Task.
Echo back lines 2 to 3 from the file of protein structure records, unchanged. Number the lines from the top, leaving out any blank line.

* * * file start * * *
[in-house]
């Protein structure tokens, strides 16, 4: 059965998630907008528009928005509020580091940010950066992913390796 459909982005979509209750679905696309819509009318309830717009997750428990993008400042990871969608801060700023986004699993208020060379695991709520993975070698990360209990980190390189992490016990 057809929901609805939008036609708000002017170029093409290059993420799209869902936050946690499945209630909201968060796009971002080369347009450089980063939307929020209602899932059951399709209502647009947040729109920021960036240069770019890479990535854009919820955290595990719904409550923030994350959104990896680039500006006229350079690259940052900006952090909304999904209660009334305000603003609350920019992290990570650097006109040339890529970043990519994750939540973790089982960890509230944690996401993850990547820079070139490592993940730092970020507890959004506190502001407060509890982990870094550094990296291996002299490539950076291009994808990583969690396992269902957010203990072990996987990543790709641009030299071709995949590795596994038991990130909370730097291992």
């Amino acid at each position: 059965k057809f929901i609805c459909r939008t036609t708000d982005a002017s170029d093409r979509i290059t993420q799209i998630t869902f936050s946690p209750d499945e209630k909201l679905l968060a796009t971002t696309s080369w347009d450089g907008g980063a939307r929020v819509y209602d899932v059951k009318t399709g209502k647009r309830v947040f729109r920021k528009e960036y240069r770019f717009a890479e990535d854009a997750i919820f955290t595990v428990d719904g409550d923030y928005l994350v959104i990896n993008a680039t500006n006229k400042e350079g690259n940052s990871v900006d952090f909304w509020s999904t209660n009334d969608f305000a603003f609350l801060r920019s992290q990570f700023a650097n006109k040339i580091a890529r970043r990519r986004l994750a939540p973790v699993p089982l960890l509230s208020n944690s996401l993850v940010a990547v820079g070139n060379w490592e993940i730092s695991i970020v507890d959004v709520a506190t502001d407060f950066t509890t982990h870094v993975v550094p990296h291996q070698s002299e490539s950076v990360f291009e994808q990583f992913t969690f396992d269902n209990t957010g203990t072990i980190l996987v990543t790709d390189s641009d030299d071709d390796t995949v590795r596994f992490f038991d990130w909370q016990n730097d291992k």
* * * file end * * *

């Protein structure tokens, strides 16, 4: 059965998630907008528009928005509020580091940010950066992913390796 459909982005979509209750679905696309819509009318309830717009997750428990993008400042990871969608801060700023986004699993208020060379695991709520993975070698990360209990980190390189992490016990 057809929901609805939008036609708000002017170029093409290059993420799209869902936050946690499945209630909201968060796009971002080369347009450089980063939307929020209602899932059951399709209502647009947040729109920021960036240069770019890479990535854009919820955290595990719904409550923030994350959104990896680039500006006229350079690259940052900006952090909304999904209660009334305000603003609350920019992290990570650097006109040339890529970043990519994750939540973790089982960890509230944690996401993850990547820079070139490592993940730092970020507890959004506190502001407060509890982990870094550094990296291996002299490539950076291009994808990583969690396992269902957010203990072990996987990543790709641009030299071709995949590795596994038991990130909370730097291992």
């Amino acid at each position: 059965k057809f929901i609805c459909r939008t036609t708000d982005a002017s170029d093409r979509i290059t993420q799209i998630t869902f936050s946690p209750d499945e209630k909201l679905l968060a796009t971002t696309s080369w347009d450089g907008g980063a939307r929020v819509y209602d899932v059951k009318t399709g209502k647009r309830v947040f729109r920021k528009e960036y240069r770019f717009a890479e990535d854009a997750i919820f955290t595990v428990d719904g409550d923030y928005l994350v959104i990896n993008a680039t500006n006229k400042e350079g690259n940052s990871v900006d952090f909304w509020s999904t209660n009334d969608f305000a603003f609350l801060r920019s992290q990570f700023a650097n006109k040339i580091a890529r970043r990519r986004l994750a939540p973790v699993p089982l960890l509230s208020n944690s996401l993850v940010a990547v820079g070139n060379w490592e993940i730092s695991i970020v507890d959004v709520a506190t502001d407060f950066t509890t982990h870094v993975v550094p990296h291996q070698s002299e490539s950076v990360f291009e994808q990583f992913t969690f396992d269902n209990t957010g203990t072990i980190l996987v990543t790709d390189s641009d030299d071709d390796t995949v590795r596994f992490f038991d990130w909370q016990n730097d291992k």